It’s easy to tangle up ideas, especially when we approach an issue from a narrow perspective. That seems to be the case with the newly published report by the Breakthrough Institute. Their topic? The “rebound effect.” Their target? Greater levels of energy efficiency. Their conclusion? The rebound effect will negate most of the energy and emissions gains we might see from more productive investments in energy efficiency.

Many in business and policy communities increasingly see energy efficiency as a smart, no-regrets investment opportunity for the U.S. Just one example? It turns out that our current system of generating and delivering electricity to our homes and businesses is an anemic 32 percent efficient. That is, for every three units of coal or other fuel we use to generate power, we manage only one unit of electricity delivered to our homes and businesses. What we waste in the generation of electricity is more than Japan needs to power its entire economy! 

What is even more astonishing is that our current level of (in)efficiency has been essentially unchanged since 1960 — since Eisenhower was in office. 

And yet, there are any number of technologies that can greatly improve our performance. Combined heat and power (CHP) systems, for example, can deliver efficiencies of 70-90 percent or more, at a substantial economic savings. There is an incredible array of waste-to-energy and recycled energy technologies that can further increase our overall efficiency and save us money. 

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Yet the Breakthrough Institute suggests that because we would be saving a lot of money, we would actually end up using more energy — maybe sufficiently more to use up the efficiency gains. Many policymakers might look at that and say, if that is true, why bother?

Yes, energy bill savings and lower energy prices would encourage the use of some additional energy. But we might ask: “If efficiency gains would drive more use of energy, why aren’t the nation’s oil companies and electricity generators promoting the heck out of energy efficiency?” The critical element missing from the Breakthrough Institute perspective is that the U.S. economy remains hugely inefficient in its use of energy. It turns out that our actual level of energy efficiency — when we properly work through the numbers, as my colleague Bob Ayres has recently done — is an even more anemic 13 percent. That is, we waste about 87 percent of all the energy we throw at the economic problem. To understand why, consider: a 10 percent efficient lighting system times a 32 percent efficient delivery of electricity is a paltry 3 percent overall system efficiency.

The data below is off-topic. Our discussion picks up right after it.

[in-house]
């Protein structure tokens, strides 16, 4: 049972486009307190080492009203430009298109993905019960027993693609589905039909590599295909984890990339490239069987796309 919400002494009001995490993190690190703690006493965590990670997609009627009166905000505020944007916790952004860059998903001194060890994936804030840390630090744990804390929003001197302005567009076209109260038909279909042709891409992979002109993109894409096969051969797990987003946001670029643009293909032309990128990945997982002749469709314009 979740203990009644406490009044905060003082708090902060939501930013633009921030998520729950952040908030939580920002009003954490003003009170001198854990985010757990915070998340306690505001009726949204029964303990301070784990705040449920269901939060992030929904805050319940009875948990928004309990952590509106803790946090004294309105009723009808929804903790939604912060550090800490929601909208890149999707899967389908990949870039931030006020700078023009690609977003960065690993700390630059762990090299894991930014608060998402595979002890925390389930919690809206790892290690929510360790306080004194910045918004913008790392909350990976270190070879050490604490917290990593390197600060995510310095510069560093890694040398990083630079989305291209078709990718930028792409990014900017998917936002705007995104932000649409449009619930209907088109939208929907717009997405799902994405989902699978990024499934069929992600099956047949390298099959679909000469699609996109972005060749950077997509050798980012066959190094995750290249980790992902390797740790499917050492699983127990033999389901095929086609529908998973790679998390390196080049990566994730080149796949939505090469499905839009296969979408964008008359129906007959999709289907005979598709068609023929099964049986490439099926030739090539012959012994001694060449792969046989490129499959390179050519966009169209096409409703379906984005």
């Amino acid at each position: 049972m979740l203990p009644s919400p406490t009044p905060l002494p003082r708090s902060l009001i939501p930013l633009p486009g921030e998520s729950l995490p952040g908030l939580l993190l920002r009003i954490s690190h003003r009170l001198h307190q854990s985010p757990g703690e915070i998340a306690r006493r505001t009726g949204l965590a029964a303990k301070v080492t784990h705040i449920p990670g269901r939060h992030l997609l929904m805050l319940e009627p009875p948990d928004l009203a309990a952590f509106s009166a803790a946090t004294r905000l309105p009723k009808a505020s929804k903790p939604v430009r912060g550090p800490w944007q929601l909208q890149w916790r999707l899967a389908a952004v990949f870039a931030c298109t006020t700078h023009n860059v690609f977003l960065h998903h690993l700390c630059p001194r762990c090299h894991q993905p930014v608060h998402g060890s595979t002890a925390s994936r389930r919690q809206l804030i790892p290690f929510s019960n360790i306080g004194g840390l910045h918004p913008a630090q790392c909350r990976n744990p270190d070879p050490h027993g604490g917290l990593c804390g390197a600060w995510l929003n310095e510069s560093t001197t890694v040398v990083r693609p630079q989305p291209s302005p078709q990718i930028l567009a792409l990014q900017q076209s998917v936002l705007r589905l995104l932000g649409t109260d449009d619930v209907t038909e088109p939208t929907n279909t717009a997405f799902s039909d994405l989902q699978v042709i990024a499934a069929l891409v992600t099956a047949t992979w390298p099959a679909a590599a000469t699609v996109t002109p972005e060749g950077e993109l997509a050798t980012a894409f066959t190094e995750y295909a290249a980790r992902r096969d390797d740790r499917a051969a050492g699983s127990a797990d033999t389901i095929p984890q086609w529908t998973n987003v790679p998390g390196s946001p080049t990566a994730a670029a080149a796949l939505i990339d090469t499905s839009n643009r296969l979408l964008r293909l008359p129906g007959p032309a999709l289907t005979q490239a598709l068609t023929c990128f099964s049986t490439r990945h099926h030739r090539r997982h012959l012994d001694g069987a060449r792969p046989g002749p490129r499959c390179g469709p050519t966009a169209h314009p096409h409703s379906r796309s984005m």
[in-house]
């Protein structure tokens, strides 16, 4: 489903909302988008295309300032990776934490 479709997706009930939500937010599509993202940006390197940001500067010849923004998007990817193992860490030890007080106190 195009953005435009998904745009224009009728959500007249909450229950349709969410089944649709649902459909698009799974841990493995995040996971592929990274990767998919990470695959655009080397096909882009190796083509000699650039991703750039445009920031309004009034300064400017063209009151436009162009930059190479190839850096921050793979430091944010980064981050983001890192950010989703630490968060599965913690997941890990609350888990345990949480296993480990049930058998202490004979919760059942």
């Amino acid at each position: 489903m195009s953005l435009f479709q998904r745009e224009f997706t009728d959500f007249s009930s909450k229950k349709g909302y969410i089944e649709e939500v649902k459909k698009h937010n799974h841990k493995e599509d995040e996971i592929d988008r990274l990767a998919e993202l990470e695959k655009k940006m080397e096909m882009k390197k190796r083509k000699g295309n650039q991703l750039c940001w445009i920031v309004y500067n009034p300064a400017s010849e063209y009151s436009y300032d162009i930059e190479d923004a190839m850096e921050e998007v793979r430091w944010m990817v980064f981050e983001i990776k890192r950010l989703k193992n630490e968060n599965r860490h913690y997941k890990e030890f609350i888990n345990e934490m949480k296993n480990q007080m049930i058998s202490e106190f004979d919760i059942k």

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As it turns out, our lagging efforts on efficiency may actually constrain our larger economic productivity. If we are willing to look, there are so many opportunities to improve our energy productivity that we may be able to restore the robustness of our economy and still reduce the wasteful use of energy.

My colleagues at the American Council for an Energy-Efficient Economy and I are working on an analysis showing that we could reduce our cumulative energy consumption by roughly 25 percent and at the same time nearly triple the size of our economy by 2050 — if we deploy cost-effective energy-efficiency measures across the full economy in a coordinated way. This would mean roughly doubling the historical rate of efficiency gains from 1.5 to 3 percent or more per year, which has been accomplished over short periods in the past.

In such a case, it wouldn’t matter if a business used the savings on less expensive energy to purchase other devices that use energy, because the entire economy would be becoming more energy efficient. From this perspective, the goal of boosting energy efficiency is to increase wealth and drive economic development. Our economic productivity is tied to our ability to productively use energy. If we don’t increase energy efficiency, the economy is going to be less robust.